FIGS. 1B, 1C, and 1D are diagrams for explaining a single-row (horizontal) panoramic image according to an exemplary embodiment, and FIGS. 1E and 1F are diagrams for explaining a multi-row (spherical) panoramic image according to an exemplary embodiment.

The term “single-row (horizontal) panoramic image” is used herein to denote a panoramic image made using a series of images 110, 112, 114, and 116 captured from a fixed point (C) at different horizontal angles (i.e., in different horizontal photographing directions) using the photographing device 100. For example, the photographing device 100 itself, a photographer holding the photographing device 100, or a physical part (e.g., an arm) of the photographer may rotate around the fixed point (C) to capture the images 110, 112, 114, and 116.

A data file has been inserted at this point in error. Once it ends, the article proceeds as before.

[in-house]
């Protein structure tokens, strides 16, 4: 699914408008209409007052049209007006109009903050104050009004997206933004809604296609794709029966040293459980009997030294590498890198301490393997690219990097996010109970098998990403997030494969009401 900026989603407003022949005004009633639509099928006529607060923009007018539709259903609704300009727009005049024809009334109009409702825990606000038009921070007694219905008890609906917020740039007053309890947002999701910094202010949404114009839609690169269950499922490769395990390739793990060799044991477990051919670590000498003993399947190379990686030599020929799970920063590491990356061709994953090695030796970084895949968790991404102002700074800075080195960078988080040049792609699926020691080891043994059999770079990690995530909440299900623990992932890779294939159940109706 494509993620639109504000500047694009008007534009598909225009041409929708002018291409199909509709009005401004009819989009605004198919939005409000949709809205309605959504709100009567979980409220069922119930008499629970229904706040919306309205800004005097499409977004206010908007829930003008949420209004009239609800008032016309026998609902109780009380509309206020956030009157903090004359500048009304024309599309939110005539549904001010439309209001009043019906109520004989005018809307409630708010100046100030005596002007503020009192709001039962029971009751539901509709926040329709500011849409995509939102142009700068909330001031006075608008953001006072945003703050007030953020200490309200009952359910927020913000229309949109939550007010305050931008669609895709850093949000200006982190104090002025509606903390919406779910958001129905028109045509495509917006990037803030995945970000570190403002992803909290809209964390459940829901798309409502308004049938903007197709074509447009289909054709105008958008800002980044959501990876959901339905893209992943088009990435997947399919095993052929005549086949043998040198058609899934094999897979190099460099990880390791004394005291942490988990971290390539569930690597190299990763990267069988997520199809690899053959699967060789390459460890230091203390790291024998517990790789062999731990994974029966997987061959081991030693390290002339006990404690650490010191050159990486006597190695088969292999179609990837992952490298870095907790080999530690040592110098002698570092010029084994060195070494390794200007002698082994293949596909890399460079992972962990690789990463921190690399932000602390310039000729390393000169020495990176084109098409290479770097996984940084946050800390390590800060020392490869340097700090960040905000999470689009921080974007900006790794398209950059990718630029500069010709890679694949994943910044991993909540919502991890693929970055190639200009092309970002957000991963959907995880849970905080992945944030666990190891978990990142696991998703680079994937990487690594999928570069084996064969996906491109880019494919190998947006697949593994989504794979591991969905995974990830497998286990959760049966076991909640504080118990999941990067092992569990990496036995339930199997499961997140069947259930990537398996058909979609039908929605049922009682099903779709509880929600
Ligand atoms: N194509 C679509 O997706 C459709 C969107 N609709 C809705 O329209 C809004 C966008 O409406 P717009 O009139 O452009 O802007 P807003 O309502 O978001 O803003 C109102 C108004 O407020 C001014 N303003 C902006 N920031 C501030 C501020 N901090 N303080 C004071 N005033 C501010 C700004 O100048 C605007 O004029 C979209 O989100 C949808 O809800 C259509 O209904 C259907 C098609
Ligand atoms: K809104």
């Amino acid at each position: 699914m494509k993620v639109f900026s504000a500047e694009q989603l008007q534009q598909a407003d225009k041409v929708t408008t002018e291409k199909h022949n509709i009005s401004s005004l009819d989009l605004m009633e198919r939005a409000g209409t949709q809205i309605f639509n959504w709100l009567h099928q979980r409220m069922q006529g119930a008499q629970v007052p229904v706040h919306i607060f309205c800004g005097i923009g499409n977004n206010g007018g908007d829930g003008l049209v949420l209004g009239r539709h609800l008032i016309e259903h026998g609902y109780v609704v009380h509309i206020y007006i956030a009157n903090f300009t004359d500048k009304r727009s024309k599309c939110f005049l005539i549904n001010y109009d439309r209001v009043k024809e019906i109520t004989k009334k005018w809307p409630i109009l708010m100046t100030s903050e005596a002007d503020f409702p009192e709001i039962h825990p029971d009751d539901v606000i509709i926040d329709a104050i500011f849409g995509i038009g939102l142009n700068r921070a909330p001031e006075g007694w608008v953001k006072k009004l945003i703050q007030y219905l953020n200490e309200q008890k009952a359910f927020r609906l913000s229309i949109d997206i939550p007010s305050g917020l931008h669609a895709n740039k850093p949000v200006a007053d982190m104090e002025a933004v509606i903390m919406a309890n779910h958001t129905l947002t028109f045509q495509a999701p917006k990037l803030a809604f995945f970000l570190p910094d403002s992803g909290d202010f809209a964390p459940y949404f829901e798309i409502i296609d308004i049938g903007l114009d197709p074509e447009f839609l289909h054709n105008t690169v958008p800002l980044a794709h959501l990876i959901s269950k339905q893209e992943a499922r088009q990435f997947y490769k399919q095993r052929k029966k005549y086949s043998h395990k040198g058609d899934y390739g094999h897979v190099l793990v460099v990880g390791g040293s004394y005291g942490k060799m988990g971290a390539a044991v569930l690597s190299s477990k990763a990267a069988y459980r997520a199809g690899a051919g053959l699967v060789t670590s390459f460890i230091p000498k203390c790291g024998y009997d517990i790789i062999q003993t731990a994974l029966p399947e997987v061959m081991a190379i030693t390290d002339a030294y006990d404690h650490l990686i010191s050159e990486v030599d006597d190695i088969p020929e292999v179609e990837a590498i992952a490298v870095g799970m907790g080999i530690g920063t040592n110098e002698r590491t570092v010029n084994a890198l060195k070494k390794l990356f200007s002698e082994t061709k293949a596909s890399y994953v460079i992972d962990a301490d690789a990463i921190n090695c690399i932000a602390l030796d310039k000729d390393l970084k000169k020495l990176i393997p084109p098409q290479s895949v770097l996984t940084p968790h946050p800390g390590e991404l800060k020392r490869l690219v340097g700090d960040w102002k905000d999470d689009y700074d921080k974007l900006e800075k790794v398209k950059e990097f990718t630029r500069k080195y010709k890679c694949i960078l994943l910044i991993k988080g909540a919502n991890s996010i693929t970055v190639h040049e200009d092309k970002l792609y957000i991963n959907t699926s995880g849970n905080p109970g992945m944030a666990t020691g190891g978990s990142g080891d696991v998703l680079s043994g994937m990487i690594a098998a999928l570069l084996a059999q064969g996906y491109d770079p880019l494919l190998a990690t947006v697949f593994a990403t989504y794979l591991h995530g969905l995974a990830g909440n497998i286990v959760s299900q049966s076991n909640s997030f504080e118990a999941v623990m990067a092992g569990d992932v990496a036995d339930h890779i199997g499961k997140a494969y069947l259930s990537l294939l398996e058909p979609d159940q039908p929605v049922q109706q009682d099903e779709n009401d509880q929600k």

Referring to FIG. 1B, the images 110, 112, 114, and 116 may be an mth captured image (where m is a natural number), an (m+1)th captured image, an (m+2)th captured image, and an (m+3)th captured image, respectively. Alternatively, the images 110, 112, 114, and 116 can be an (m+3)th captured image, an (m+2)th captured image, an (m+1)th captured image, and an mth captured image, respectively. Herein, the term “captured image” is used to denote a photograph, and the mth captured image denotes an mth image among a series of captured images.